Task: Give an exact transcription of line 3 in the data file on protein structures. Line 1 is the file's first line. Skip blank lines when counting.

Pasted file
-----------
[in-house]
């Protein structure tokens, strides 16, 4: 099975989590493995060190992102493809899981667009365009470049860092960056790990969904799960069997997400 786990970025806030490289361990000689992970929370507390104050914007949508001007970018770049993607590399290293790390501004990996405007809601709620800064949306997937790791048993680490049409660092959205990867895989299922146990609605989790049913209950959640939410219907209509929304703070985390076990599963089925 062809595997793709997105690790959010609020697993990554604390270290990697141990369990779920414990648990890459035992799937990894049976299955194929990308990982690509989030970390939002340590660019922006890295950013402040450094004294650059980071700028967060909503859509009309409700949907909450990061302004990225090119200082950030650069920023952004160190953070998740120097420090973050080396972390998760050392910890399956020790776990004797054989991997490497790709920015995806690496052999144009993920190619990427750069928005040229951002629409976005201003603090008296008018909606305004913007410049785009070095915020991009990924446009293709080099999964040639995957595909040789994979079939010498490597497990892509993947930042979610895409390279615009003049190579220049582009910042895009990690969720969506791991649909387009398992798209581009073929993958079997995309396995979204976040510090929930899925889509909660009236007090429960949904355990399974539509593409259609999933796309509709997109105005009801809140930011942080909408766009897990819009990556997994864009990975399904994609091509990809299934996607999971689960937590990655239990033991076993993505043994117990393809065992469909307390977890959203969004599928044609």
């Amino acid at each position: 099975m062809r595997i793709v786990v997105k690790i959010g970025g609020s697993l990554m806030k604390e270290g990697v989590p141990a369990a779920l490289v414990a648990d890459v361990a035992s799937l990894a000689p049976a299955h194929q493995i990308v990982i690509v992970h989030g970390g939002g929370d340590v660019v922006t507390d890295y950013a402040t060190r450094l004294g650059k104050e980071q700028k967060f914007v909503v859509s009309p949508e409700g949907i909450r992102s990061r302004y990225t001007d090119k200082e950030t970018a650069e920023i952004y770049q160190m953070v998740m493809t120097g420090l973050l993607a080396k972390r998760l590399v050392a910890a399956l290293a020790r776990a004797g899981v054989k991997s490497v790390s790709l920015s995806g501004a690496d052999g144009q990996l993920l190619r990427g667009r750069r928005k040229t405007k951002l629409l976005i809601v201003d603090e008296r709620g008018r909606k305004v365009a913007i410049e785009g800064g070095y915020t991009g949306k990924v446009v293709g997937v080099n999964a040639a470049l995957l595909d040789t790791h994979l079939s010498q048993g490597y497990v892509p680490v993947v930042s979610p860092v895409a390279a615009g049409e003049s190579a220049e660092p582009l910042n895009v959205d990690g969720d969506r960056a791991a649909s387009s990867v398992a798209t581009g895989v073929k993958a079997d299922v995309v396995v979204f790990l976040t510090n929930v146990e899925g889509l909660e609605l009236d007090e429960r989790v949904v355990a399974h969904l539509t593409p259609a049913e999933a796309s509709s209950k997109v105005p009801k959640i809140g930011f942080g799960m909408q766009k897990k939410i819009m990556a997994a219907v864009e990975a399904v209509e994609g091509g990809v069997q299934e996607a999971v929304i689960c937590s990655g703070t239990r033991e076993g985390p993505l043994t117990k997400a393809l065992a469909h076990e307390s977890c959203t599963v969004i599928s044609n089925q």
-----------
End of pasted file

């Amino acid at each position: 099975m062809r595997i793709v786990v997105k690790i959010g970025g609020s697993l990554m806030k604390e270290g990697v989590p141990a369990a779920l490289v414990a648990d890459v361990a035992s799937l990894a000689p049976a299955h194929q493995i990308v990982i690509v992970h989030g970390g939002g929370d340590v660019v922006t507390d890295y950013a402040t060190r450094l004294g650059k104050e980071q700028k967060f914007v909503v859509s009309p949508e409700g949907i909450r992102s990061r302004y990225t001007d090119k200082e950030t970018a650069e920023i952004y770049q160190m953070v998740m493809t120097g420090l973050l993607a080396k972390r998760l590399v050392a910890a399956l290293a020790r776990a004797g899981v054989k991997s490497v790390s790709l920015s995806g501004a690496d052999g144009q990996l993920l190619r990427g667009r750069r928005k040229t405007k951002l629409l976005i809601v201003d603090e008296r709620g008018r909606k305004v365009a913007i410049e785009g800064g070095y915020t991009g949306k990924v446009v293709g997937v080099n999964a040639a470049l995957l595909d040789t790791h994979l079939s010498q048993g490597y497990v892509p680490v993947v930042s979610p860092v895409a390279a615009g049409e003049s190579a220049e660092p582009l910042n895009v959205d990690g969720d969506r960056a791991a649909s387009s990867v398992a798209t581009g895989v073929k993958a079997d299922v995309v396995v979204f790990l976040t510090n929930v146990e899925g889509l909660e609605l009236d007090e429960r989790v949904v355990a399974h969904l539509t593409p259609a049913e999933a796309s509709s209950k997109v105005p009801k959640i809140g930011f942080g799960m909408q766009k897990k939410i819009m990556a997994a219907v864009e990975a399904v209509e994609g091509g990809v069997q299934e996607a999971v929304i689960c937590s990655g703070t239990r033991e076993g985390p993505l043994t117990k997400a393809l065992a469909h076990e307390s977890c959203t599963v969004i599928s044609n089925q």